A fresh start to a new year | Kitsap Week

Tips on quitting smoking, a common yet difficult New Year's resolution.

It’s a new year, and with it comes a new round of resolutions made to improve life, health, spirit and more.

From blogs to news articles, snuffing out a smoking habit is among the most common resolutions listed each year. The Center for Disease Control even has a website dedicated solely to 2015 quitters. Yet quitting smoking is one of the hardest annual goals for addicts to achieve.

“I would say (I’ve quit) probably six to eight times over the last 14 years,” said Jennie Morello.

Morello, of Bremerton, knows the challenges that quitting smoking poses. With family members who are smokers and years fueling the habit, quitting is no easy feat. Her current attempt began on Nov. 18. While the new year wasn’t the trailhead for Morello’s quitting, many other smokers will embark on the same path at the start of 2015.

“I knew my challenge was long-term cessation,” she said. “Quitting was easy enough, it was staying quit.”

“Everything I did revolved around my habit and when my next one was,” Morello said. “I would say each time, quitting has gotten easier. I focus on the small wins and improvements, I talk about them and share them to reinforce me making better decisions.”

It’s that back and forth between quitting and smoking that experts caution against. While it may take a few attempts, try not to getting discouraged.

“We often tell smokers ‘you had to learn how to smoke and you have to learn how to quit,’” said Bill Blatt with the American Lung Association.

“We believe that tobacco addiction has physical, mental and social components and that each person needs to address all three in order to be successful,” he said. “It often takes several tries before a tobacco user learns the right combination of techniques for him or her to overcome their addiction.”

For example, Blatt said, if nicotine patches  aren’t working for a quitter, then maybe a different medication should be attempted.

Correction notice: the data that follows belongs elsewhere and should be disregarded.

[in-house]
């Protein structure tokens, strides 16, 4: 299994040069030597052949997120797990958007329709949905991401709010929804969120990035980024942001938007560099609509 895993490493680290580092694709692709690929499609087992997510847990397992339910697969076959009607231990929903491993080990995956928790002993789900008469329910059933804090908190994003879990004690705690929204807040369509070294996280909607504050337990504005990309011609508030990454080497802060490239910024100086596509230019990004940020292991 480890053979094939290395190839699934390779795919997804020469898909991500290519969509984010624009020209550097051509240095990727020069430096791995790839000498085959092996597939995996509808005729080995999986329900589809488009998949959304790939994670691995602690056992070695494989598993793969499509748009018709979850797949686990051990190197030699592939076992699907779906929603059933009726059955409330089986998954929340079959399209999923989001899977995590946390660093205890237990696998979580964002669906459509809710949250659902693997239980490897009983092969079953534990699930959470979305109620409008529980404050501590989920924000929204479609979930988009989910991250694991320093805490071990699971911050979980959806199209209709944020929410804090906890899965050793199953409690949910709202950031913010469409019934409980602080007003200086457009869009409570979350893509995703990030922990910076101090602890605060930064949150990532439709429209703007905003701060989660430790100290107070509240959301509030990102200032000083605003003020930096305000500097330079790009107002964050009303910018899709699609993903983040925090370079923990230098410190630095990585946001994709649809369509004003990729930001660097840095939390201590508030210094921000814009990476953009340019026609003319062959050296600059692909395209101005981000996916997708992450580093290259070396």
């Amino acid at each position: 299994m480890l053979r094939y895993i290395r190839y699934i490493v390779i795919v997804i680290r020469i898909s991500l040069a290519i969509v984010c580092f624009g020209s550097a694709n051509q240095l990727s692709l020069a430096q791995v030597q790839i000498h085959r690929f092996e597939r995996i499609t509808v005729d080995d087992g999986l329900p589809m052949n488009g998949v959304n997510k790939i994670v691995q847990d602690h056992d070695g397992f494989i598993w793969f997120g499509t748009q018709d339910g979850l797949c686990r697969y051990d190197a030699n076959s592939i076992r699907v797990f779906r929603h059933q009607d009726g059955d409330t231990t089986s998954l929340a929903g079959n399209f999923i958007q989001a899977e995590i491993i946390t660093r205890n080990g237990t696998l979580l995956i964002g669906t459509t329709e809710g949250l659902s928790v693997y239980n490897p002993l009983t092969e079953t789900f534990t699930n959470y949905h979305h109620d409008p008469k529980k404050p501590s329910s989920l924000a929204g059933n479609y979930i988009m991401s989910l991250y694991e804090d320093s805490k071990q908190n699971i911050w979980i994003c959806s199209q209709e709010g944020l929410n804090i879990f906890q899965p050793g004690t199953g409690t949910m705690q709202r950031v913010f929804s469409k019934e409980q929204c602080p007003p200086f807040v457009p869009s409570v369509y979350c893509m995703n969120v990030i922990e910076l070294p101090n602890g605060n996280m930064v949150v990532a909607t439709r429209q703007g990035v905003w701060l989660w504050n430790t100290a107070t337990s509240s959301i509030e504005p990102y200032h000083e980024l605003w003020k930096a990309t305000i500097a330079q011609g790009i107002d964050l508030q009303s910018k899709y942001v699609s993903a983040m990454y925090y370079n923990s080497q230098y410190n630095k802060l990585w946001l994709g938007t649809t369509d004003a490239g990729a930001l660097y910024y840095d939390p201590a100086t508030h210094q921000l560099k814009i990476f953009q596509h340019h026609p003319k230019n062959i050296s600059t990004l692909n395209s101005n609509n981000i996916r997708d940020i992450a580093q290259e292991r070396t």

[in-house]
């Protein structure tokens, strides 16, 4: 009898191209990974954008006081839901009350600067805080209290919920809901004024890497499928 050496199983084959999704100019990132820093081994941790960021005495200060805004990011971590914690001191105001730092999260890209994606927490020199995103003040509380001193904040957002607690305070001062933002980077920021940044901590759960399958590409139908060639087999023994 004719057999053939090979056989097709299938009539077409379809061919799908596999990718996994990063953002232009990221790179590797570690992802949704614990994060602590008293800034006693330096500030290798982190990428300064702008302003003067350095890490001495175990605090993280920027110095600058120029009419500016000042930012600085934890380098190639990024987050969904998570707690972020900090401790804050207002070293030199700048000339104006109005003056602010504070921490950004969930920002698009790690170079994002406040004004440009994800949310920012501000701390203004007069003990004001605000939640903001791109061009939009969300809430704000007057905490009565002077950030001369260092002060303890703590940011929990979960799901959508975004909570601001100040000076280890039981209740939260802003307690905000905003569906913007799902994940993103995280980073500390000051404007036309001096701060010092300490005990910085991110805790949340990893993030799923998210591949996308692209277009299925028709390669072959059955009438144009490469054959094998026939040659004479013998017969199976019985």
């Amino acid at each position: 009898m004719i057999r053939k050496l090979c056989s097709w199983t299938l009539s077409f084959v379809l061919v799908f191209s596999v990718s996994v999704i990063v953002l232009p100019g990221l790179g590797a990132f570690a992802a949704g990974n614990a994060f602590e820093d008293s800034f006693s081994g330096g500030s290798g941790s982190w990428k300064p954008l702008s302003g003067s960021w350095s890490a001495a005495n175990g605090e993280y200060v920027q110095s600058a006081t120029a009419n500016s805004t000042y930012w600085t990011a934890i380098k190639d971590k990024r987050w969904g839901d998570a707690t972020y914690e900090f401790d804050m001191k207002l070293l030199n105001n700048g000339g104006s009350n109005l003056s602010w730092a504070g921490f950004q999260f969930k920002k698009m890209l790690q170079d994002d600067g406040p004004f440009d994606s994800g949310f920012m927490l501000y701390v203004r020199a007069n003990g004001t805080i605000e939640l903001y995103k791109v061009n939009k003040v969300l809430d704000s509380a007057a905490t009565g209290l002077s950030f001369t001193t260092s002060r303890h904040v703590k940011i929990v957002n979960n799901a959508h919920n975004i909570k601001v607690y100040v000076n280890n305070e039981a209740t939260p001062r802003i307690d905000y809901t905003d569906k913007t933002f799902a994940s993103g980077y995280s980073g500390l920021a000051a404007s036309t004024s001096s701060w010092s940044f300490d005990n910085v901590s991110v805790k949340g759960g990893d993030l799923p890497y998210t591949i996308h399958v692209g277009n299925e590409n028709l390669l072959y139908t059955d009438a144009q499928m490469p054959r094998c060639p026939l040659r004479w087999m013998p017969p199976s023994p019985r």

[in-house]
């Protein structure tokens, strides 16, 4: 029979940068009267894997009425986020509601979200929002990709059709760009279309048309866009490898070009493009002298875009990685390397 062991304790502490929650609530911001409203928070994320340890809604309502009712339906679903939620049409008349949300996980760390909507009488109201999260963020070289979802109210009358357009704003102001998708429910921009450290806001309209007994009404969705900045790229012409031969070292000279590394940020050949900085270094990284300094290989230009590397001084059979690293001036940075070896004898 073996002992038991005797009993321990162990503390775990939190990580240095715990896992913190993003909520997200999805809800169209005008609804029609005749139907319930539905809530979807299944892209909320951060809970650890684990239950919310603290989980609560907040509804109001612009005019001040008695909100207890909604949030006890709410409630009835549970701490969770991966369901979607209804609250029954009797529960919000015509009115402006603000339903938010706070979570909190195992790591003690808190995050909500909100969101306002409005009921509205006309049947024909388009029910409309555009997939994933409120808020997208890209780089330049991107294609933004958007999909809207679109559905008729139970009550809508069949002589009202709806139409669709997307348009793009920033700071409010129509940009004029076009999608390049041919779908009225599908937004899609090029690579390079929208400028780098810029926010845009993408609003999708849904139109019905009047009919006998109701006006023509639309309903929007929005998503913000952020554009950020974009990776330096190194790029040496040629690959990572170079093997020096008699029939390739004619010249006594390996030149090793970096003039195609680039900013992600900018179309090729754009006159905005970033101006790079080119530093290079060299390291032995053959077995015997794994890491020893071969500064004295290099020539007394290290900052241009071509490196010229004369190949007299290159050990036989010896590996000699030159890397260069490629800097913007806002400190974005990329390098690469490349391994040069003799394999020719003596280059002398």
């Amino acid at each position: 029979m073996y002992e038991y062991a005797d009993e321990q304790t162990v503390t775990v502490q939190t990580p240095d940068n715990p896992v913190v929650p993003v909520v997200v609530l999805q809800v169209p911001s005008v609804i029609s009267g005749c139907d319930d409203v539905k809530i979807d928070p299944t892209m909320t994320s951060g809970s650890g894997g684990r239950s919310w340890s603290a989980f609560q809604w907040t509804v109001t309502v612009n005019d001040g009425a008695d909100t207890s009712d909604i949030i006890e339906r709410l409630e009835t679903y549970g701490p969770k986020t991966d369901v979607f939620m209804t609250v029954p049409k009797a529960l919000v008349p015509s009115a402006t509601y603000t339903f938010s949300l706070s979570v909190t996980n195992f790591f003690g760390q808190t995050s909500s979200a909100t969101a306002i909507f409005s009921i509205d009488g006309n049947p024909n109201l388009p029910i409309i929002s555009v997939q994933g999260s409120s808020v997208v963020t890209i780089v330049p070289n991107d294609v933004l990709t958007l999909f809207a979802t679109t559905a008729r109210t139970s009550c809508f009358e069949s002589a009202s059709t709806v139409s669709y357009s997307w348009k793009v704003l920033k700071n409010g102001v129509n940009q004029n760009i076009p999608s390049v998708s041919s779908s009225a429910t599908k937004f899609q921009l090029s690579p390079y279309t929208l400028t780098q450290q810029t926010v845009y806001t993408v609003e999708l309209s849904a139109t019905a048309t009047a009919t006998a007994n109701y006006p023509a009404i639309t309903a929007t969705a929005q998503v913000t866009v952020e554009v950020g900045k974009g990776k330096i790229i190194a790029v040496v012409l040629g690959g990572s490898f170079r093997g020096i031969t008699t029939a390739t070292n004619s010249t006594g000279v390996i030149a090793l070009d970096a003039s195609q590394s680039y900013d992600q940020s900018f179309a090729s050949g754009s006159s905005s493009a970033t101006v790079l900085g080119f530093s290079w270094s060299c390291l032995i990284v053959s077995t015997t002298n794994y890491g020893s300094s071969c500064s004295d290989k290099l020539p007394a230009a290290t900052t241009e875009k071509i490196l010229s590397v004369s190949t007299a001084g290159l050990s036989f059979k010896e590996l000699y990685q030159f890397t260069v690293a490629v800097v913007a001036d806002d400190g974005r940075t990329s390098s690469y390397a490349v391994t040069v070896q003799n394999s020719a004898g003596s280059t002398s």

Even when a good quitting aid is found, it’s just as important to use it correctly.

“Use enough of it and use it long enough,” Blatt said. “Nicotine gum, for instance, isn’t chewed like regular gum so people should follow the package instructions to make sure they’re receiving the intended dose. People often use far less of the medication than directed.”

“Finally, they need to use the medication long enough — two weeks probably won’t be enough,” he added. “It could take six, eight or even 10 weeks until someone has overcome enough risks of relapse to discontinue their nicotine medication.”

Risks such as stress or smoking triggers, Blatt said. In the end, it’s about learning each little aspect of daily life that smoking has become a part of, and planning around it. For Morello, quitting techniques, stress and habits has come down to forming the right mentality.

“I set myself up to succeed as much as I possibly could,” she said. “I got a few packs of my favorite gum, I rented a few books, I downloaded new music playlists, I got rid of all my cigarette associated things and started walking my dogs more. I knew what was going to be my challenges and I was ready to face them, because I really and truly was done.”

While patches, gum and quit-smoking pills work well for other quitters, Morello did not find success with them.

“I knew when I did it cold turkey I was the most successful, so that was my method this time,” she said.

Morello has also found strength in Facebook groups for quitters.

Morello will enter 2015 with nearly two months behind her, smoke free.

“I felt like I had been sitting, watching my life go by and then I’ve been released to finally go live it,” Morello said. “I felt like I was walking around with a dirty, smelly blanket wrapped around me, making me unhealthy and sucking my energy, dragging me down, taking all the fun out of playing. Then when I decided to quit, it was a feeling of slowly becoming cleaner, and better, bit by bit, day by day. Then I no longer was wrapped in something dirty, I was fresh and clean.”

“I could breath deep, and run after my daughter,” she said. “We could play and have fun. I had more time to care for my home and play with my family.”

Tips from the American Lung Association

The American Lung Association provided five tips for smokers trying to quit for the new year. See this advice, and more, online at www.lung.org.

1. Start early. The earlier a smoker quits, the sooner they can reap the benefits such as a healthier body and more money saved from cigarette purchases.

2. Many smokers have tried and failed to quit before. It is important not to become discouraged by past attempts and to learn from them.

3. Don’t quit alone. Tell friends and family and use their support.

3. Medication can help, such as gum and patches, but it is important to use them correctly.

5. Always bear in mind that every smoker can quit. It is just a matter of finding the right combination of techniques to do so.

The American Lung Association has a wealth of assistance and information online. It also has a smoking cessation phone line to help answer quitting questions at 1-800-LUNGUSA